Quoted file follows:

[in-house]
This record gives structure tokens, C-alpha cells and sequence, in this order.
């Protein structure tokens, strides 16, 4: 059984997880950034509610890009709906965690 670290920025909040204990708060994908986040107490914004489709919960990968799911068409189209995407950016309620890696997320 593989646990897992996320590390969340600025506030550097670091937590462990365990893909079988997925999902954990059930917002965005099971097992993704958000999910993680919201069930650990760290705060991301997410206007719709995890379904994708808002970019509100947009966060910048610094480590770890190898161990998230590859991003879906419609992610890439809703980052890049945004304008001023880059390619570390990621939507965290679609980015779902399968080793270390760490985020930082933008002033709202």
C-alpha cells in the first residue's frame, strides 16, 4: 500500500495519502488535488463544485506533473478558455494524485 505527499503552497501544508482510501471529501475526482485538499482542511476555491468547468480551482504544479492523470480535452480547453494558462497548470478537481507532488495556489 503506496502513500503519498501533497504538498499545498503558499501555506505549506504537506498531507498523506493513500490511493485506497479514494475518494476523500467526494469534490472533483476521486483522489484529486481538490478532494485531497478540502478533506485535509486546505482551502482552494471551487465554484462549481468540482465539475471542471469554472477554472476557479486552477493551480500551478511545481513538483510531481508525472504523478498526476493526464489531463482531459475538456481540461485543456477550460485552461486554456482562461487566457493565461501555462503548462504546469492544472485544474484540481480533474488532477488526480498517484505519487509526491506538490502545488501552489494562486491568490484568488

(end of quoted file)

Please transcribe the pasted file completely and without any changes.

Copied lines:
[in-house]
This record gives structure tokens, C-alpha cells and sequence, in this order.
């Protein structure tokens, strides 16, 4: 059984997880950034509610890009709906965690 670290920025909040204990708060994908986040107490914004489709919960990968799911068409189209995407950016309620890696997320 593989646990897992996320590390969340600025506030550097670091937590462990365990893909079988997925999902954990059930917002965005099971097992993704958000999910993680919201069930650990760290705060991301997410206007719709995890379904994708808002970019509100947009966060910048610094480590770890190898161990998230590859991003879906419609992610890439809703980052890049945004304008001023880059390619570390990621939507965290679609980015779902399968080793270390760490985020930082933008002033709202």
C-alpha cells in the first residue's frame, strides 16, 4: 500500500495519502488535488463544485506533473478558455494524485 505527499503552497501544508482510501471529501475526482485538499482542511476555491468547468480551482504544479492523470480535452480547453494558462497548470478537481507532488495556489 503506496502513500503519498501533497504538498499545498503558499501555506505549506504537506498531507498523506493513500490511493485506497479514494475518494476523500467526494469534490472533483476521486483522489484529486481538490478532494485531497478540502478533506485535509486546505482551502482552494471551487465554484462549481468540482465539475471542471469554472477554472476557479486552477493551480500551478511545481513538483510531481508525472504523478498526476493526464489531463482531459475538456481540461485543456477550460485552461486554456482562461487566457493565461501555462503548462504546469492544472485544474484540481480533474488532477488526480498517484505519487509526491506538490502545488501552489494562486491568490484568488